Photolemur is a new piece of photo enhancing software that just came out today, for Windows and Mac. It works nicely, but it costs way too much money for what it does.
Photolemur only does one thing: it automatically enhances photos. Using artificial intelligence (because… 2017), it scans your photos quickly and decides on what would make each look best. No adjustments. No filters. No options. One and done.
Fortunately, it usually does a great job. Unfortunately, if you want to do anything else (crop? rotate? vignette? soften?), you’ll need to re-open your photo in another piece of software. Photolemur doesn’t do anything but this one edit.
The design is so simple that it’s almost too simple. To edit a photo, you drag and drop it into the software and open it. You don’t even have to open it, in fact. You can load a bunch of photos at once and run them all as a batch. It’s nice doing it one by one, though, because it makes it easy to see the difference.
After loading in a bunch of photos, I wanted to export the three that I put into the slideshow above. No dice, though. I had to export all 16 I had in there. If there is a way to export fewer, I couldn’t figure it out (in other words, there might as well not be a way).
Here’s a one-minute demo of the software in action:
So I made the slideshow above from a bunch of shots from my old stories. I shared the original, a version edited by Google Photos and one edited by Photolemur, for comparison. On balance, Photolemur does it best every time.
There are a beaucoup of photo editing options out there, so I included Google’s because it is “free” (as in, you don’t pay money, but heavens only knows how Google uses photos you upload to profile you).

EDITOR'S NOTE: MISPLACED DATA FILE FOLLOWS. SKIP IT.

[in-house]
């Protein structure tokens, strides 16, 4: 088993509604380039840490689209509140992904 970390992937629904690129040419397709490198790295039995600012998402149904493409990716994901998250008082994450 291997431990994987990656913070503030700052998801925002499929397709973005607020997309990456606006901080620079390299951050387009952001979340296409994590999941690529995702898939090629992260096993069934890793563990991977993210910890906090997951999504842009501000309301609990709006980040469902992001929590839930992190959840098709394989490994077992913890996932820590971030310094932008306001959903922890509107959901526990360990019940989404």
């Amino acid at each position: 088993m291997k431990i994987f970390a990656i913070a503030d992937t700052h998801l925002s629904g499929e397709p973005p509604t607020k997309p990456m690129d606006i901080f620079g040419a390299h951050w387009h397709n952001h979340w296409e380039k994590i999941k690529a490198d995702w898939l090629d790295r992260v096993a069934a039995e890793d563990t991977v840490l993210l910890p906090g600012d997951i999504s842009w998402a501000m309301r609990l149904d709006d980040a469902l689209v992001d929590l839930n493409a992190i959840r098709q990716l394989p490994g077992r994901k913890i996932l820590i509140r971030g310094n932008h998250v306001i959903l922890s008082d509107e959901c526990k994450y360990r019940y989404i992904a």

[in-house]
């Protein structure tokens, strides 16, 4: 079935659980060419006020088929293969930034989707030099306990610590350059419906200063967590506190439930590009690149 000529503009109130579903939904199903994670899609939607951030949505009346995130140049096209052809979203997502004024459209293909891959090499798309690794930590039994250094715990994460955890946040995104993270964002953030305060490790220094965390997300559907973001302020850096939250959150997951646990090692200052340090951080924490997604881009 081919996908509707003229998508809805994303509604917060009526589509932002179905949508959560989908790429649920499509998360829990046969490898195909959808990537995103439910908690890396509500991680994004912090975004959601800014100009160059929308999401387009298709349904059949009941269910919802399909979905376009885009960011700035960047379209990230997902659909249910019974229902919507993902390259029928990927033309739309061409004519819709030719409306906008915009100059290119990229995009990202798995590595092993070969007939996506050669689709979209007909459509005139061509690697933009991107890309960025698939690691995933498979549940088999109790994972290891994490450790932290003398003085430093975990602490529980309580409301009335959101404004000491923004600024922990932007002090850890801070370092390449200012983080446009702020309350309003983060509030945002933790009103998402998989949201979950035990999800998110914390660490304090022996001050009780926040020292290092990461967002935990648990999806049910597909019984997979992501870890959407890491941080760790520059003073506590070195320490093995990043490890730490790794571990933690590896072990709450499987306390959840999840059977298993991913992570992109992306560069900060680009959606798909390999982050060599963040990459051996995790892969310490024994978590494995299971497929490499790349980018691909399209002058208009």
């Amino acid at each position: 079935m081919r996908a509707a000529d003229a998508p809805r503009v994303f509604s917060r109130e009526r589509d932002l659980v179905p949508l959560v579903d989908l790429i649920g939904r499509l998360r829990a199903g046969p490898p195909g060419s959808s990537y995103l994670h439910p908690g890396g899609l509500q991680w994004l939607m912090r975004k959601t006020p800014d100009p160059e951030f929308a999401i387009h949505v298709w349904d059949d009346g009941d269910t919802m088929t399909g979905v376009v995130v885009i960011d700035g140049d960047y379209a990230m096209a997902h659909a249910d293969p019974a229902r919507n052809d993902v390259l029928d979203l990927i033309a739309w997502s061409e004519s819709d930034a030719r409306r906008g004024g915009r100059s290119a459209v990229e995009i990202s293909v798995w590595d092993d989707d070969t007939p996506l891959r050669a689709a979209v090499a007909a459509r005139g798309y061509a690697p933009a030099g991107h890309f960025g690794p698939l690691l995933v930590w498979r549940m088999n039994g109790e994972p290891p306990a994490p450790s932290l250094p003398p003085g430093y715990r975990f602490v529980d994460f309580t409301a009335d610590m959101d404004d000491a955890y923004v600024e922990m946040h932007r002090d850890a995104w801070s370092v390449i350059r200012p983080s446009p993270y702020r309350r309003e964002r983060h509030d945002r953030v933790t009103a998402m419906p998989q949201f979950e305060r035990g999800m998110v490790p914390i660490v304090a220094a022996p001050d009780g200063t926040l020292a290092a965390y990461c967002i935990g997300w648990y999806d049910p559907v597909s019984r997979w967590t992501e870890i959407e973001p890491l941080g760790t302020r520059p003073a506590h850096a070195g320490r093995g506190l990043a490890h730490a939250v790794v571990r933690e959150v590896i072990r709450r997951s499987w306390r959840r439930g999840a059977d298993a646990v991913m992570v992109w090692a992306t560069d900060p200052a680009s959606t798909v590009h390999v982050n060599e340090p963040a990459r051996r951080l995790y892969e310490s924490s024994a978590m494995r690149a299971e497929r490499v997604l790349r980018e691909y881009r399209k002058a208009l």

Photolemur’s automatic edit won this contest, but it still costs too much. The London-based company is pursuing the unfortunate subscription model that’s so rife in tech right now. Since this is its first day, its offering discounted terms for early subscribers. At the moment I’m writing this, it’s $2.99 per month. That’s already too much money ($36 per year and the service disappears as soon as you quit paying). The regular price is $5.99 per month.
So that’s $72 per year, compared to $99 per year for Amazon Prime (free shipping plus a media library) or $96 for Netflix.
Perhaps more relevantly, for a one-time payment of $99, you can get Adobe Photoshop Elements, which is a limited version of professional-grade Photoshop, but the software but has always been able to do vastly more than I have ever wanted. It also comes with easy novice settings.
If you are editing photos often enough that a monthly payment to someone makes sense, you might as well use more advanced software and slowly but surely get a bit better at it as you go.
Photolemur doesn’t say anything about cancelling the service on the parts of the site it actually expects normal people to look at (such as its FAQ). If you dig through its terms of service, though, you will find that it cautions users that it can’t guarantee it won’t charge them if they fail to cancel less than seven days before their next payment. Come on.
A few years ago, I remember a famous tech reporter writing on Twitter that he’d lost his credit card, and it was great. It cancelled all the dumb automatic subscriptions he’d agreed to and saved him a bunch of money every month. He just re-upped the handful of services he still wanted.
This model of trying to creep into users’ credit card statements and hide there unnoticed is no way to build a good business that adds value to people’s lives. For such limited software it’s hard to justify anything but a flat price, probably something south of $20 (with updates at a third the price, every year or so, if customers want them), but I’ll leave that to the folks with the MBAs (of course, they are also the ones who love this subscription approach).
Photolemur works nicely for the one single thing that it does, but even if you get it at the reduced price of $36 per year, that’s still way too much, and its potential cost has no ceiling.